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The Decline and Fall of the Roman Empire: Volume 1 Edward Gibbon ed: J.B. Bury The first volume in this printing by AMS press, based on a 1909 edition from Methuen. In this volume are the preface ... Read full review
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Alexiad Alexius Alp Arslan ancient Anne Comnena Antioch Apulia Arabian arms army Asia Barbarians battle bishops Bohemond brethren brother Bulgarians Byzantine Calabria caliph camp captive century character Charlemagne Christian church command conqueror conquest Constantine Constantinople count crusade death defence dominion Ducange duke East Egypt emirs empire enemies Europe faith father France Franks French galleys Gazna Godfrey Godfrey of Bouillon gold Greeks Guiscard Hellespont Hist historian honour hostile Hungarians Imperial Italy Jerusalem king kingdom knights labour land Latin Liutprand Malaterra military Mogul monarch monk Moslems Muratori nations native Nicephorus Nicephorus Gregoras noble Normans numbers palace patriarch Paulicians peace Persia pilgrims pope princes provinces reign religion Robert Robert Guiscard Roman Rome royal Russians Saladin Saracens Sicily siege soldiers sovereign spirit successor sultan sword Syria thousand horse Thrace throne torn troops Turkish Turks valour Varangians Venetians victory William William of Tyre zeal
Page 410 - The place and the object gave ample scope for moralizing on the vicissitudes of fortune, which spares neither man nor the proudest of his works, which buries empires and cities in a common grave...
Page 317 - The example of the Roman pontiff was preceded or imitated by a Florentine merchant, who governed the republic without arms and without a title. Cosmo of Medicis was the father of a line of princes, whose name and age are almost synonymous with the restoration of learning: his credit was ennobled into fame ; his riches were dedicated to the service of mankind ; he corresponded at once with Cairo and London : and a cargo of Indian spices and Greek books was often imported in the same vessel.
Page 350 - I will retire," said the trembling Genoese, "by the same road which God has opened to the Turks," and at these words he hastily passed through one of the breaches of the inner wall. By this pusillanimous act he stained the...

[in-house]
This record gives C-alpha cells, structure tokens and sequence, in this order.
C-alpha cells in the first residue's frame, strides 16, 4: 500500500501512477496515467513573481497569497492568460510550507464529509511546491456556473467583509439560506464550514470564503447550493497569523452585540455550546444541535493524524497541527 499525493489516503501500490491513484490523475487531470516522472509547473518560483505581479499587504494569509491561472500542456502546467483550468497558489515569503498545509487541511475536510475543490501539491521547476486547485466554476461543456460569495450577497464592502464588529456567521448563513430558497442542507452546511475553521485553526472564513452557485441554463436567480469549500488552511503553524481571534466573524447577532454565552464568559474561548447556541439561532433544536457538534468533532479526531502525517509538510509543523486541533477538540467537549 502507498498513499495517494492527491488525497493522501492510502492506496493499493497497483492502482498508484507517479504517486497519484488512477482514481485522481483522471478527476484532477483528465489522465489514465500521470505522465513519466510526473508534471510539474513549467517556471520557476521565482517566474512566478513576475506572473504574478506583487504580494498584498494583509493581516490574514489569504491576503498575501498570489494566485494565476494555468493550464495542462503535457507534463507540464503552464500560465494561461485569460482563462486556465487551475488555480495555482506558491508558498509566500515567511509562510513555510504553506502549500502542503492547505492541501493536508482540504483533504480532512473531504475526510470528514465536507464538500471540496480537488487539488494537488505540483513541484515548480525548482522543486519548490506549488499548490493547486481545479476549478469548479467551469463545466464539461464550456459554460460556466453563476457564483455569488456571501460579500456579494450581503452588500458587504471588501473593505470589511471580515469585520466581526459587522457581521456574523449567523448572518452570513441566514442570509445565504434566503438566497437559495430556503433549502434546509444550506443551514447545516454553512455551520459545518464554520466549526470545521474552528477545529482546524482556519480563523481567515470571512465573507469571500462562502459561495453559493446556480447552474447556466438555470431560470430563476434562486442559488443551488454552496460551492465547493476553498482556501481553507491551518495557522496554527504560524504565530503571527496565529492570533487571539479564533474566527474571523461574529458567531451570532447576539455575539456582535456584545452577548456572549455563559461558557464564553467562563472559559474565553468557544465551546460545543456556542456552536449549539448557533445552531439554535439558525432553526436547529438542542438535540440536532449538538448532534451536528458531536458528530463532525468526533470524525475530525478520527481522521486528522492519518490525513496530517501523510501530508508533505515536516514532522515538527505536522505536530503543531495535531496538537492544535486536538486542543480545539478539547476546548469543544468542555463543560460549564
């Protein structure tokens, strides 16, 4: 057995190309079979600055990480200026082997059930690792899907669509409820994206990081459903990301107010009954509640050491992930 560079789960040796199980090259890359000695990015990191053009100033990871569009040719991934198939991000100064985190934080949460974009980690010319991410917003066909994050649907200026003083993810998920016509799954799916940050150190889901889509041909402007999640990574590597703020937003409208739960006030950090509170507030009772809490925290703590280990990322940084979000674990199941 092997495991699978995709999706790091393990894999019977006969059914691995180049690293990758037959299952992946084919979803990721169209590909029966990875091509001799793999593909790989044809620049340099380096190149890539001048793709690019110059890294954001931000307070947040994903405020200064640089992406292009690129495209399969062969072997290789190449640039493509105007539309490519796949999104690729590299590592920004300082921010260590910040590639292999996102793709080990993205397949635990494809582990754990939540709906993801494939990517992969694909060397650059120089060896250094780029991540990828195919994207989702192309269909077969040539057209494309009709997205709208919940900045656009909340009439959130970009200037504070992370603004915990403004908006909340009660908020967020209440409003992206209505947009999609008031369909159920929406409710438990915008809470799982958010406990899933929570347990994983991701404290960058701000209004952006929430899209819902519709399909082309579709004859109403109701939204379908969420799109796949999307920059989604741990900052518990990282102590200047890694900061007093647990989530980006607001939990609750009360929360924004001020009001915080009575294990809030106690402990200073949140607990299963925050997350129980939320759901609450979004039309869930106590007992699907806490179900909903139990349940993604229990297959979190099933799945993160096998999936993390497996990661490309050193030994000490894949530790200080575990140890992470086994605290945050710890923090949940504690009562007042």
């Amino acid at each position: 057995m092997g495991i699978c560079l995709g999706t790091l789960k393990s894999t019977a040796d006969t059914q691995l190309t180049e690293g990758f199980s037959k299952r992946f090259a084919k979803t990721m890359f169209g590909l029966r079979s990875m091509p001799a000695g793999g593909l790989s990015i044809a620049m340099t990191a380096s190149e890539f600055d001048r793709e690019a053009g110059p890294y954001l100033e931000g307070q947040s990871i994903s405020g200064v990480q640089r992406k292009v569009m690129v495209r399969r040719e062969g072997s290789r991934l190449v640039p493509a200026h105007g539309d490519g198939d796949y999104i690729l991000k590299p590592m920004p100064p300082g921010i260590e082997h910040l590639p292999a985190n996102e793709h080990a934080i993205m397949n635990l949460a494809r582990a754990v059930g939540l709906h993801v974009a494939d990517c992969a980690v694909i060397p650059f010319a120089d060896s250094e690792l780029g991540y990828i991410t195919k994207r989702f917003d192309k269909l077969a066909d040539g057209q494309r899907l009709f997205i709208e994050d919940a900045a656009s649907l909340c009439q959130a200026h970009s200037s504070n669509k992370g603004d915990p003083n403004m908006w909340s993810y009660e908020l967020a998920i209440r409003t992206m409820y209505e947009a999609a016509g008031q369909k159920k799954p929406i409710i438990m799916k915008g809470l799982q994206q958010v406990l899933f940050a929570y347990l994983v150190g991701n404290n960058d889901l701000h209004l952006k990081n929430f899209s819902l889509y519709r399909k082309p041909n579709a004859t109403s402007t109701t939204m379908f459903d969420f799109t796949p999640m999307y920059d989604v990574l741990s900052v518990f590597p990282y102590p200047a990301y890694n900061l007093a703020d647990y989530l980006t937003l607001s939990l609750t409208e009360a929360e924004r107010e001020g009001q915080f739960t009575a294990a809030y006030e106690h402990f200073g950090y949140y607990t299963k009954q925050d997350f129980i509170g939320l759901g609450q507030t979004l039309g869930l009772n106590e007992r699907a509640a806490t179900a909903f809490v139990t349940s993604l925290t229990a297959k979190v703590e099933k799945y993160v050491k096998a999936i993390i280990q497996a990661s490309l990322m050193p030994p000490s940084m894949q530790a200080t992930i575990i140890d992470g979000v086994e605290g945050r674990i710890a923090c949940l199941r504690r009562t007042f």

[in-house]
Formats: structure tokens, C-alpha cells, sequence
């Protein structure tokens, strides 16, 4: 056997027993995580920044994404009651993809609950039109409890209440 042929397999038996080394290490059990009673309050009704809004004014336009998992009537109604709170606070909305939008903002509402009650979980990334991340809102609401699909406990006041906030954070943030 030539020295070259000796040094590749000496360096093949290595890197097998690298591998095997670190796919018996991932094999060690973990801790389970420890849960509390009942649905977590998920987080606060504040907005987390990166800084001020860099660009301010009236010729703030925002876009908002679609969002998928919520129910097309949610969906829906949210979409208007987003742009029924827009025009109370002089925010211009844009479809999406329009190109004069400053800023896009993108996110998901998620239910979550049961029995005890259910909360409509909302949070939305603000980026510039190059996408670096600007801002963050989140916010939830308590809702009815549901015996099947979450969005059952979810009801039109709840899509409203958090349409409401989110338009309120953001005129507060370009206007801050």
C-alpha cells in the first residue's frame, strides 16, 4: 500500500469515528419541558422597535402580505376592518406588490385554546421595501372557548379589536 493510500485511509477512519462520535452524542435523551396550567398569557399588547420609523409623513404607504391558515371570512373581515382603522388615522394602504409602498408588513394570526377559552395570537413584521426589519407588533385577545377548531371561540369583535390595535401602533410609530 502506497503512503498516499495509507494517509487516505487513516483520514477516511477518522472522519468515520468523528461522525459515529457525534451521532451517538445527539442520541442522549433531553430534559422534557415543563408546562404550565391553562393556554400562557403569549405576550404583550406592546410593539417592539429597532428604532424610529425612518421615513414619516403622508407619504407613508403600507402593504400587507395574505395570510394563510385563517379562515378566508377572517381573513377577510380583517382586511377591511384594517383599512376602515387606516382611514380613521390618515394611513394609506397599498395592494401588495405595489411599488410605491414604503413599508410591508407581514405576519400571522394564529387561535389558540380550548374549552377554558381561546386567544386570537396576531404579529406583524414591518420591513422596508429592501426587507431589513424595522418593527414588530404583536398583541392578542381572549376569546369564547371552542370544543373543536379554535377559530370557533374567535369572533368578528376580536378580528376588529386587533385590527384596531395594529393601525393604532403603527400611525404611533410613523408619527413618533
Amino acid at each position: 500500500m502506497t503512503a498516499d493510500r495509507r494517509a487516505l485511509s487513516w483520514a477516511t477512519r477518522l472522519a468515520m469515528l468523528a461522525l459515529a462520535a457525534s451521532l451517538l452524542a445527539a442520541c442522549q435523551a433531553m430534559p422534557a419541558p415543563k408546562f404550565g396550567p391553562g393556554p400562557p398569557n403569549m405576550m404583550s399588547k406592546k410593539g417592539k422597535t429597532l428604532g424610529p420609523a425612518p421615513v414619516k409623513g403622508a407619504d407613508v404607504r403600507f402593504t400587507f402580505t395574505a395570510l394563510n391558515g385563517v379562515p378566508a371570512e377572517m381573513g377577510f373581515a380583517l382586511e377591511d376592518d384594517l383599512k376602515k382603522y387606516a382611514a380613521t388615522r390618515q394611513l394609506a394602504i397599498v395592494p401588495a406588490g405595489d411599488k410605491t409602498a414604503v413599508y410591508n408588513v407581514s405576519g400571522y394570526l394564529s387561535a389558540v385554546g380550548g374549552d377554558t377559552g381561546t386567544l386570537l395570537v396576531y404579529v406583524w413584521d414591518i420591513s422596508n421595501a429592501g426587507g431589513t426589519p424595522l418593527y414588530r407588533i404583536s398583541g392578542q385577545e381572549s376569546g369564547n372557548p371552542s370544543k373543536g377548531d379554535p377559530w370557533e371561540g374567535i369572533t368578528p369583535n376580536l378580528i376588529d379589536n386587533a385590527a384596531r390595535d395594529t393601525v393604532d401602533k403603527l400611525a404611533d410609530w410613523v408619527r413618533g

Page 350 - From the lines, the galleys, and the bridge, the Ottoman artillery thundered on all sides ; and the camp and city, the Greeks and the Turks, were involved in a cloud of smoke, which could only be dispelled by the final deliverance or destruction of the Roman Empire.
Page 350 - The sight of his blood, and the exquisite pain, appalled the courage of the chief, whose arms and counsels were the firmest rampart of the city. As he withdrew from his station in quest of a surgeon, his flight was perceived and stopped by the indefatigable emperor. " Your
Page 291 - The priority of nations is of small account; none could derive any exclusive benefit from their previous or superior knowledge ; and in the common improvement, they stood on the same level of relative power and military science. Nor was it possible to circumscribe the secret within the pale of the church ; it was disclosed to the Turks by the treachery of apostates and the selfish policy of rivals ; and the sultans had sense to adopt, and wealth to reward, the talents of a Christian engineer.
Page 349 - The preceding night had been strenuously employed: the troops, the cannon, and the fascines were advanced to the edge of the ditch, which in many parts presented a smooth and level passage to the breach; and his fourscore galleys almost touched, with the prows and their scaling ladders, the less defensible walls of the harbour.
Page 136 - The holy sepulchre was now free, and the bloody victors prepared to accomplish their vow. Bareheaded and barefoot, with contrite hearts, and in an humble posture, they ascended the hill of Calvary, amidst the loud anthems of the clergy ; kissed the stone which had covered the Saviour of the world, and bedewed with tears of joy and penitence the monument of their redemption.
Page 317 - Geography, of the Iliad, of the most valuable works of Plato and Aristotle, of Ptolemy and Theophrastus, and of the fathers of the Greek church. The example of the Roman pontiff was preceded or imitated by a Florentine merchant, who governed the republic without arms and without a title.
Page 349 - The common impulse drove them onwards to the wall : the most audacious to climb were instantly precipitated ; and not a dart, not a bullet, of the Christians was idly wasted on the accumulated throng. But their strength and ammunition were exhausted in this laborious defence ; the ditch was filled with the bodies of the slain ; they supported the footsteps of their companions ; and of this devoted vanguard, the death was more serviceable than the life. Under their respective bashaws and sanjaks...